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Character page for the Fallout series.

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Recurring characters


One day, a shotgun-toting man in a leather jacket walked into Junktown with his dog. The man was killed by thugs and the dog was left all alone. When another traveler walked into town a month later and befriended him, Dogmeat decided to follow the traveler to the ends of the Earth — it so happens this second traveler was the Player Character of the first Fallout game.

According to the manual for Fallout 2 where the Vault Dweller recounts his adventures, Dogmeat died running into a force field in the Mariposa Military Base, but returned in Fallout 2 in an optional random encounter to aid the Chosen One. In Fallout 3 the Lone Wanderer finds Dogmeat in a junkyard, and Word of God is that somehow this is a descendant of the original Dogmeat. Another Dogmeat appears in Fallout 4, but he is (apparently) not related to the original Dogmeat family line and just happens to have the same name.

  • Artificial Stupidity: "Bad dog! You're standing in my line of fire! That's better, now watch out for that forcef— DOGMEAT, NOOO!" In fact, that's canonically how the original Dogmeat died.
  • Badass Family: Given the badassery of his Identical Grandson and his pups, it's safe to say that ass-biting is In the Blood.
  • Canine Companion: A loyal one.
  • Dead Guy Junior: In Fallout 3 there's the Puppies! perk, added in Broken Steel. Should Dogmeat get killed in the line of duty, one of his puppies/reincarnation will appear by the Vault 101 entrance a short time later. The puppy is treated as if he were the original and is thus subject to the perk as well.
  • Everything's Precious with Puppies: Awww, did Dogmeat die heroically in combat in the Capital Wasteland? Well, now your beloved companion is gone forever... or is he? With the Puppies! perk you'll never have to worry about his safety again! Whenever he bites it you'll just have to wait for a new doggie buddy to show up at Vault 101. Truly, puppies make everything better.
  • Fragile Speedster: Dogmeat has tons of action points per turn and a nasty bite. Too bad he can't wear armor. Subverted in 3 thanks to the next trope.
  • Infinity -1 Sword: Like Fawkes and RL-3, he levels up with the player with the Broken Steel DLC added for Fallout 3, and can end up with insane health by time you reach level 30. The only thing keeping him from being Plus One is his lack of a long range attack.
  • Killed Off for Real: The Vault Dweller's memoirs state that it's canon that the original Dogmeat died by running into a force field.
  • Legacy Character: There's a Dogmeat in all four main games. The Fallout 4 dog is an entirely different breed from the one seen in 3, so it may be a descendant of Dogmeat after he bred with a female German Shepard, or it may be this trope. Dogmeat isn't around in New Vegas, but the player can find Rex the cyberdog as a replacement.
  • Self-Imposed Challenge: In the original Fallout, keeping Dogmeat alive can be a bit frustrating, especially in the last few levels where he's constantly in harm's way. To make matters worse, you can't give him any kind of instructions or tell him to stay put, meaning that he'll be the first to run into a fight. It is possible to make him survive the entire game, but it's tricky. Then again, by that point he is more trouble than he's worth and there isn't any other tangible reward other than a warm fluffy feeling.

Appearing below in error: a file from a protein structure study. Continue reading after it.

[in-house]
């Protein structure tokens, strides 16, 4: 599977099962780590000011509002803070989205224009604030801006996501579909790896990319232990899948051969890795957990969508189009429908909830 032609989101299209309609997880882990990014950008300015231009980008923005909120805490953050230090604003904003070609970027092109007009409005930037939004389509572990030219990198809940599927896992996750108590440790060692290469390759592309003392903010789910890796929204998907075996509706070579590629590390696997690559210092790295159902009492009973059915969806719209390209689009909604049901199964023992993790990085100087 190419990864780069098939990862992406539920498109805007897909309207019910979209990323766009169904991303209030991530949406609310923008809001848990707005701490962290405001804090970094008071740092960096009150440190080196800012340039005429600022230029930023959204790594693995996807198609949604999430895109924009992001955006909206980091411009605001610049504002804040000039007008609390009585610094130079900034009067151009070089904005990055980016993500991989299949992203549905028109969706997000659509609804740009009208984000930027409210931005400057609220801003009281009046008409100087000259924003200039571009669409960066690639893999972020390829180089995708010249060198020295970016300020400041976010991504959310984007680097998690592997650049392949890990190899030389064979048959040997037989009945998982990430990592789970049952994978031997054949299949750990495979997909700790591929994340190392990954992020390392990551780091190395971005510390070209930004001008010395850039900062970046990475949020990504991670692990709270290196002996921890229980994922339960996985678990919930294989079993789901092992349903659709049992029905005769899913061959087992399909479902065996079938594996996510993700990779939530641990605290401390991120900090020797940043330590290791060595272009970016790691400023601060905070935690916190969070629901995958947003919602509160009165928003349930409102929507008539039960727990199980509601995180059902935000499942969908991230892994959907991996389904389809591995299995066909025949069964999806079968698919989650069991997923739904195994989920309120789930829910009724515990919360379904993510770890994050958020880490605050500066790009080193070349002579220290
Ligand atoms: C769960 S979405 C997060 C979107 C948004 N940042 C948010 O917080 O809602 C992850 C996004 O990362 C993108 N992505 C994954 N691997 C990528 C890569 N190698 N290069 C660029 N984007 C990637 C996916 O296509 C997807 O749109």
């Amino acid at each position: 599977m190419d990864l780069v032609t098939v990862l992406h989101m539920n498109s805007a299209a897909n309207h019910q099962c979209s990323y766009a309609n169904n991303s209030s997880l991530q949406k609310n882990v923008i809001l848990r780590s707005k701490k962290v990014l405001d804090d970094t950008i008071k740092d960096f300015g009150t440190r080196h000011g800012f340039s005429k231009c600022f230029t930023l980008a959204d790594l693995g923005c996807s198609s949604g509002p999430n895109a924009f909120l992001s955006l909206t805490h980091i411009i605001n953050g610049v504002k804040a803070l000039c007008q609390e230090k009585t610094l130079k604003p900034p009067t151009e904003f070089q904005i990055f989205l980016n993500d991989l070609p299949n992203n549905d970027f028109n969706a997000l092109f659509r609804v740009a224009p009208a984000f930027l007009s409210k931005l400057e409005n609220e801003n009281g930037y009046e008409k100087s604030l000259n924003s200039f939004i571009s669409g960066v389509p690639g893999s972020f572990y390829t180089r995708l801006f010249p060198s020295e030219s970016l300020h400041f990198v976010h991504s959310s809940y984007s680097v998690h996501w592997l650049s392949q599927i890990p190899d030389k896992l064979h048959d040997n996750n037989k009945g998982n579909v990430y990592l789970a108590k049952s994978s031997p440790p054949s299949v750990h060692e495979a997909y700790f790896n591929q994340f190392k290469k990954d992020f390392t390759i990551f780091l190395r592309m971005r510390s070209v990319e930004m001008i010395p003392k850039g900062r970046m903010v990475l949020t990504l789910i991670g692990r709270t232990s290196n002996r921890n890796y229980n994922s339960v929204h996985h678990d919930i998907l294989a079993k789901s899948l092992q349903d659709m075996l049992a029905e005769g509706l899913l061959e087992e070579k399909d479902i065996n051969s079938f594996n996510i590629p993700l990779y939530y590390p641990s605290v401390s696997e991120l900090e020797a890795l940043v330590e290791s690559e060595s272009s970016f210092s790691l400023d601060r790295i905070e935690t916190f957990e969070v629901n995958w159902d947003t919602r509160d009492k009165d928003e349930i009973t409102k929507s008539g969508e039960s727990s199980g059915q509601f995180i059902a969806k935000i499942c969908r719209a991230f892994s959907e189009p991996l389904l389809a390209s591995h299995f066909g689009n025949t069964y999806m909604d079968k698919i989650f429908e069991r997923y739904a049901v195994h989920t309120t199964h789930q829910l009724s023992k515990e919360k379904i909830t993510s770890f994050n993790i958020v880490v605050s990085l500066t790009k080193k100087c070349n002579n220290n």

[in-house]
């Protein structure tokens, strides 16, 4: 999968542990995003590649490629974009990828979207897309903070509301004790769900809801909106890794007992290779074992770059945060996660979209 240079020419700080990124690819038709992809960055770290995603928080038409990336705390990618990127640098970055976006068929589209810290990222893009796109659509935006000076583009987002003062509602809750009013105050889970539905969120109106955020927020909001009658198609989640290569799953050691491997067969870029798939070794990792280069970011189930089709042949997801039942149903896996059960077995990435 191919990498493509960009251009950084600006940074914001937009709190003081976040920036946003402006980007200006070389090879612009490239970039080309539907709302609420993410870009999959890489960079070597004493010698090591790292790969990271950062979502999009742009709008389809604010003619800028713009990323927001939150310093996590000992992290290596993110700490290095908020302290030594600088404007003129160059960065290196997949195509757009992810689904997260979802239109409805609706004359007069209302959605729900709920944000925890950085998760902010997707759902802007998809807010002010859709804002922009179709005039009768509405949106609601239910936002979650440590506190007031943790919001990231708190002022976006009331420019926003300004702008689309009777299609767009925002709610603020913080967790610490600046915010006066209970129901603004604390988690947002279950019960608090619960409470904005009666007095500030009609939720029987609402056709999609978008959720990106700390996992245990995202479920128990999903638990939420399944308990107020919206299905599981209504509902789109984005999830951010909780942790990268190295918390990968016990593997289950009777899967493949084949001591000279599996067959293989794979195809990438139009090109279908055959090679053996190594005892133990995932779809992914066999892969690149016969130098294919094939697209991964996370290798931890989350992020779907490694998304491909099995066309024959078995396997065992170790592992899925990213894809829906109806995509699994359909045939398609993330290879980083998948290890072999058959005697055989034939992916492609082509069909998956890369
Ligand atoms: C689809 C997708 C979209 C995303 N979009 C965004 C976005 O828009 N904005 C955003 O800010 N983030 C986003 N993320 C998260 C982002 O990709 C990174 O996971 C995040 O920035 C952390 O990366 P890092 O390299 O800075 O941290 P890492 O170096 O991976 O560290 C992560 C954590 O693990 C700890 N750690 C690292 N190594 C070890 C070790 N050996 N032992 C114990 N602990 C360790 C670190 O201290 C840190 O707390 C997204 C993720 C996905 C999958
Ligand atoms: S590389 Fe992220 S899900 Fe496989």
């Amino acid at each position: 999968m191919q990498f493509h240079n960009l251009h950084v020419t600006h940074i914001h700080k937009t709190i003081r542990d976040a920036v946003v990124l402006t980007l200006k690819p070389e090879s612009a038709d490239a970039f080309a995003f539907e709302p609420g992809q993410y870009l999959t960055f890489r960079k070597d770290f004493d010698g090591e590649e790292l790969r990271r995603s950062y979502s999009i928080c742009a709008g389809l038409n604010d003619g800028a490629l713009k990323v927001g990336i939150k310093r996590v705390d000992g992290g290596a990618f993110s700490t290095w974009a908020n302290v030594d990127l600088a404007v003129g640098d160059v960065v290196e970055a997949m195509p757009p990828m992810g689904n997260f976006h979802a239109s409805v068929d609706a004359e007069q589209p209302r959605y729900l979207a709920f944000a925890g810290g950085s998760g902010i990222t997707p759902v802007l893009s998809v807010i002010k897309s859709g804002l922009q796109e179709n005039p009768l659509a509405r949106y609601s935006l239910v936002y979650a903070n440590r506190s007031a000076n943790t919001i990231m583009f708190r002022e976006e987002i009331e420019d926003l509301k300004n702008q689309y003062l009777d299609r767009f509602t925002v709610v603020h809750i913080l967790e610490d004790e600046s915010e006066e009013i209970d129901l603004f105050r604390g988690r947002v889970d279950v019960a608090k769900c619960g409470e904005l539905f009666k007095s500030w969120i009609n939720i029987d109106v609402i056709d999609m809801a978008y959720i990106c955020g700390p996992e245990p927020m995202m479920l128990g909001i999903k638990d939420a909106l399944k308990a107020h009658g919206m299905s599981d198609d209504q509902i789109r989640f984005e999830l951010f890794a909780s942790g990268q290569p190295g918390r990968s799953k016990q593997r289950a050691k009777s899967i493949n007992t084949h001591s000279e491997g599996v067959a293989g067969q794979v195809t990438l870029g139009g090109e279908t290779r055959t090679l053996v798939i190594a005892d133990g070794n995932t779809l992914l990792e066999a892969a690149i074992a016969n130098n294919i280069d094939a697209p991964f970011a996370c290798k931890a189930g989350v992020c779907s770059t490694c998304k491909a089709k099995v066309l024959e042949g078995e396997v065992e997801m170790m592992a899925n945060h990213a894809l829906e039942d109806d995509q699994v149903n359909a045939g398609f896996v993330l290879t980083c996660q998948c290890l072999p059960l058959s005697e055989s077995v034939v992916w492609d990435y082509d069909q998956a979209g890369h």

• Shout-Out: To the Canine Companion of heroes in both Mad Max and A Boy and His Dog.
  • Suicidal Overconfidence: "Dogmeat, don't get too close to that Deathclaw/Super Mutant wielding Minigun/forcefie—" (ZAP) "DOGMEAAAT!"
  • Team Pet: He's often the only animal you can get to follow you. Fallout 2 has other dogs you can acquire, but none of them are as famous (or powerful) as Dogmeat.
  • Timey-Wimey Ball: How Dogmeat survived the first game in spite of dying in it. The way you get him in Fallout 2 is a random encounter where cut characters and Dummied Out incarnations of existing characters can be found, and Dogmeat is among them and follows you out. Considering some of the other random encounters in Fallout 2, it's possible that some sort of time or dimensional travel is actually taking place here.
  • Video Game Caring Potential: You can pet him, treat his injuries, feed him yummy food, tell him he's a good boy, and prevent him from dying horribly while he tries to defend your life. (sniff)

Harold in Fallout 2.Harold and an older Bob in Fallout 3, 
Voiced by: Charlie Adler (1 and 2), Stephen Russell (3)

A person horribly mutated by FEV, he resembles a ghoul pretty strongly, aside from having a plant growing from his head. The plant's name is Bob, but he calls it Herbert... which is pretty sophisticated humor coming from a man with a root system entrenched in his brain. In the first game, he's a beggar in the Hub who provides information to the player for a price. In the second game he becomes mayor of Gecko, a city of ghouls. By the third game he's migrated to the Capital Wasteland, but Bob has grown too much and he literally puts down permanent roots, Bob growing into a massive forest with Harold as the central hub of the network.

  • Action Survivor: He's survived more than a hundred years and has been around some pretty dangerous places and people, but he still endures. In fact, he's a very old friend of Richard Gray — the man who became the Master.